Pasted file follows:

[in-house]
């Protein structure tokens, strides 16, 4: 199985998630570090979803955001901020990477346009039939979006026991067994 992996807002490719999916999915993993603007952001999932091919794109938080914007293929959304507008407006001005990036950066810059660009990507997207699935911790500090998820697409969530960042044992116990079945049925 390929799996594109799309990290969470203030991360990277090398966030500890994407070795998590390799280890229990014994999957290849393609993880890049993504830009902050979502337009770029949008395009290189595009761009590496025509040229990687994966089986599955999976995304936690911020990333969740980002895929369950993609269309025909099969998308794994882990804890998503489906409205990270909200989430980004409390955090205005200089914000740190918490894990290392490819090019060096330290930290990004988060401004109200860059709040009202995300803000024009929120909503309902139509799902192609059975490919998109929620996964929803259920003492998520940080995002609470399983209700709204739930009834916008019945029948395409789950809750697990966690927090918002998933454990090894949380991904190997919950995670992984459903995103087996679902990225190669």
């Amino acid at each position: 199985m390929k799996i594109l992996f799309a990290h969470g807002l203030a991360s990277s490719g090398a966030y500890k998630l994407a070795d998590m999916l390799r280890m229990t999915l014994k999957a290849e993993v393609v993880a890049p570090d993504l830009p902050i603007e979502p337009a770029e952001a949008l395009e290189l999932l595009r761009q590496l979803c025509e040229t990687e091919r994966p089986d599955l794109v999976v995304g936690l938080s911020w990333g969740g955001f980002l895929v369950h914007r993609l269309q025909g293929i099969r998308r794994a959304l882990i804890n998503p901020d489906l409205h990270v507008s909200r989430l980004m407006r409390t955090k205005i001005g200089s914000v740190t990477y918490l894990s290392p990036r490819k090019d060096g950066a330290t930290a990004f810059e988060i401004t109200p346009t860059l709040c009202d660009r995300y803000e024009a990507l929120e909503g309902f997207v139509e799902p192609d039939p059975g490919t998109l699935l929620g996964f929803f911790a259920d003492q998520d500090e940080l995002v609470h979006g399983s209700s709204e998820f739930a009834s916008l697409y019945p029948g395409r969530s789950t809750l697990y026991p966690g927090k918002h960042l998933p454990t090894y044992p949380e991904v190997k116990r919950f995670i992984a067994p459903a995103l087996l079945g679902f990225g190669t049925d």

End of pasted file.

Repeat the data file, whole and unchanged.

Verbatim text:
[in-house]
């Protein structure tokens, strides 16, 4: 199985998630570090979803955001901020990477346009039939979006026991067994 992996807002490719999916999915993993603007952001999932091919794109938080914007293929959304507008407006001005990036950066810059660009990507997207699935911790500090998820697409969530960042044992116990079945049925 390929799996594109799309990290969470203030991360990277090398966030500890994407070795998590390799280890229990014994999957290849393609993880890049993504830009902050979502337009770029949008395009290189595009761009590496025509040229990687994966089986599955999976995304936690911020990333969740980002895929369950993609269309025909099969998308794994882990804890998503489906409205990270909200989430980004409390955090205005200089914000740190918490894990290392490819090019060096330290930290990004988060401004109200860059709040009202995300803000024009929120909503309902139509799902192609059975490919998109929620996964929803259920003492998520940080995002609470399983209700709204739930009834916008019945029948395409789950809750697990966690927090918002998933454990090894949380991904190997919950995670992984459903995103087996679902990225190669």
């Amino acid at each position: 199985m390929k799996i594109l992996f799309a990290h969470g807002l203030a991360s990277s490719g090398a966030y500890k998630l994407a070795d998590m999916l390799r280890m229990t999915l014994k999957a290849e993993v393609v993880a890049p570090d993504l830009p902050i603007e979502p337009a770029e952001a949008l395009e290189l999932l595009r761009q590496l979803c025509e040229t990687e091919r994966p089986d599955l794109v999976v995304g936690l938080s911020w990333g969740g955001f980002l895929v369950h914007r993609l269309q025909g293929i099969r998308r794994a959304l882990i804890n998503p901020d489906l409205h990270v507008s909200r989430l980004m407006r409390t955090k205005i001005g200089s914000v740190t990477y918490l894990s290392p990036r490819k090019d060096g950066a330290t930290a990004f810059e988060i401004t109200p346009t860059l709040c009202d660009r995300y803000e024009a990507l929120e909503g309902f997207v139509e799902p192609d039939p059975g490919t998109l699935l929620g996964f929803f911790a259920d003492q998520d500090e940080l995002v609470h979006g399983s209700s709204e998820f739930a009834s916008l697409y019945p029948g395409r969530s789950t809750l697990y026991p966690g927090k918002h960042l998933p454990t090894y044992p949380e991904v190997k116990r919950f995670i992984a067994p459903a995103l087996l079945g679902f990225g190669t049925d």